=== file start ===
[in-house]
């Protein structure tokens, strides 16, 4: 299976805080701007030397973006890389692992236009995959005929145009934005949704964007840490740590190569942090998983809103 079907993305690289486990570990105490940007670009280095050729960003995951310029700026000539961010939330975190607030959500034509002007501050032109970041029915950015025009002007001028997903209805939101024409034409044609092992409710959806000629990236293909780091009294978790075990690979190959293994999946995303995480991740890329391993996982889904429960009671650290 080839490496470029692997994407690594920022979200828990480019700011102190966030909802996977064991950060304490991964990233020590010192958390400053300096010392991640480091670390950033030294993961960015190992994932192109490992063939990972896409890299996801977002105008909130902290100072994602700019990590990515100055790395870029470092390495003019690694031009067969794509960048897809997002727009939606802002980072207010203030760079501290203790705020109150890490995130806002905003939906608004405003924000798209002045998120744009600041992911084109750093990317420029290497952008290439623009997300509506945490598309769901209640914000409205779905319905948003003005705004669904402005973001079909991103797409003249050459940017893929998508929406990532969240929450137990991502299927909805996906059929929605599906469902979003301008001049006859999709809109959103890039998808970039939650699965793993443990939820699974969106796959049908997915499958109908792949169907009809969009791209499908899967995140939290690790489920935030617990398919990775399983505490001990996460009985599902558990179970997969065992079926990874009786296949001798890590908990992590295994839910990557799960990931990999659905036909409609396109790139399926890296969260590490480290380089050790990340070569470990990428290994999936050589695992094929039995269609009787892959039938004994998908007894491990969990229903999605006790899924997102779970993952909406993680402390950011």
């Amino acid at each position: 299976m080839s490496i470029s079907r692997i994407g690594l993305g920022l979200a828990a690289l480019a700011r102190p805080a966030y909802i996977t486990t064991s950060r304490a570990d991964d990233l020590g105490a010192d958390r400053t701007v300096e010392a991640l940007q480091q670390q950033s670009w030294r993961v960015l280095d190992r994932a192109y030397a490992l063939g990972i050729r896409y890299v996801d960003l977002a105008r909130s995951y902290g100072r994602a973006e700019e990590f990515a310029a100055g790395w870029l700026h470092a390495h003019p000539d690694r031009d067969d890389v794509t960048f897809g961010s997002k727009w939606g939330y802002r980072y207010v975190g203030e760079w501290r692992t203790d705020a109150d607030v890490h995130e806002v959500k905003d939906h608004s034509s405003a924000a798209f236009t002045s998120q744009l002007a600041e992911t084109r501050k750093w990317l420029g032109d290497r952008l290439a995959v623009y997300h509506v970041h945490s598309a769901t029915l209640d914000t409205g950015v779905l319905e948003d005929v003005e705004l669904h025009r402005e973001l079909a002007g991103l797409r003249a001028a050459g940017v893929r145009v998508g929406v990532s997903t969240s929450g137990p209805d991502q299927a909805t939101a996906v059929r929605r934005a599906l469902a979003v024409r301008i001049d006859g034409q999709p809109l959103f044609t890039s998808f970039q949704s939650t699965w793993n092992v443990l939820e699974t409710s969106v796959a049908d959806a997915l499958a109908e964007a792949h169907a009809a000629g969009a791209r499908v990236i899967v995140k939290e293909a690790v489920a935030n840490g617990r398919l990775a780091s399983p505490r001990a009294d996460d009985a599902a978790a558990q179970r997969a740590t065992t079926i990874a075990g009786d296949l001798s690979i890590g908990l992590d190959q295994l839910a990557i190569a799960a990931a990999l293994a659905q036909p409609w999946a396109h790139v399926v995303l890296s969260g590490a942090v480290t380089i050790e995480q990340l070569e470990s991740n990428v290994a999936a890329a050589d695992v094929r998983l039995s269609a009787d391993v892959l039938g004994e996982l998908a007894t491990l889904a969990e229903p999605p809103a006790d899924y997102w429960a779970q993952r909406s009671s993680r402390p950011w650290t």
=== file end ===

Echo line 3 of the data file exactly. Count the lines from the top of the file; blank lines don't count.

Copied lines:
């Amino acid at each position: 299976m080839s490496i470029s079907r692997i994407g690594l993305g920022l979200a828990a690289l480019a700011r102190p805080a966030y909802i996977t486990t064991s950060r304490a570990d991964d990233l020590g105490a010192d958390r400053t701007v300096e010392a991640l940007q480091q670390q950033s670009w030294r993961v960015l280095d190992r994932a192109y030397a490992l063939g990972i050729r896409y890299v996801d960003l977002a105008r909130s995951y902290g100072r994602a973006e700019e990590f990515a310029a100055g790395w870029l700026h470092a390495h003019p000539d690694r031009d067969d890389v794509t960048f897809g961010s997002k727009w939606g939330y802002r980072y207010v975190g203030e760079w501290r692992t203790d705020a109150d607030v890490h995130e806002v959500k905003d939906h608004s034509s405003a924000a798209f236009t002045s998120q744009l002007a600041e992911t084109r501050k750093w990317l420029g032109d290497r952008l290439a995959v623009y997300h509506v970041h945490s598309a769901t029915l209640d914000t409205g950015v779905l319905e948003d005929v003005e705004l669904h025009r402005e973001l079909a002007g991103l797409r003249a001028a050459g940017v893929r145009v998508g929406v990532s997903t969240s929450g137990p209805d991502q299927a909805t939101a996906v059929r929605r934005a599906l469902a979003v024409r301008i001049d006859g034409q999709p809109l959103f044609t890039s998808f970039q949704s939650t699965w793993n092992v443990l939820e699974t409710s969106v796959a049908d959806a997915l499958a109908e964007a792949h169907a009809a000629g969009a791209r499908v990236i899967v995140k939290e293909a690790v489920a935030n840490g617990r398919l990775a780091s399983p505490r001990a009294d996460d009985a599902a978790a558990q179970r997969a740590t065992t079926i990874a075990g009786d296949l001798s690979i890590g908990l992590d190959q295994l839910a990557i190569a799960a990931a990999l293994a659905q036909p409609w999946a396109h790139v399926v995303l890296s969260g590490a942090v480290t380089i050790e995480q990340l070569e470990s991740n990428v290994a999936a890329a050589d695992v094929r998983l039995s269609a009787d391993v892959l039938g004994e996982l998908a007894t491990l889904a969990e229903p999605p809103a006790d899924y997102w429960a779970q993952r909406s009671s993680r402390p950011w650290t």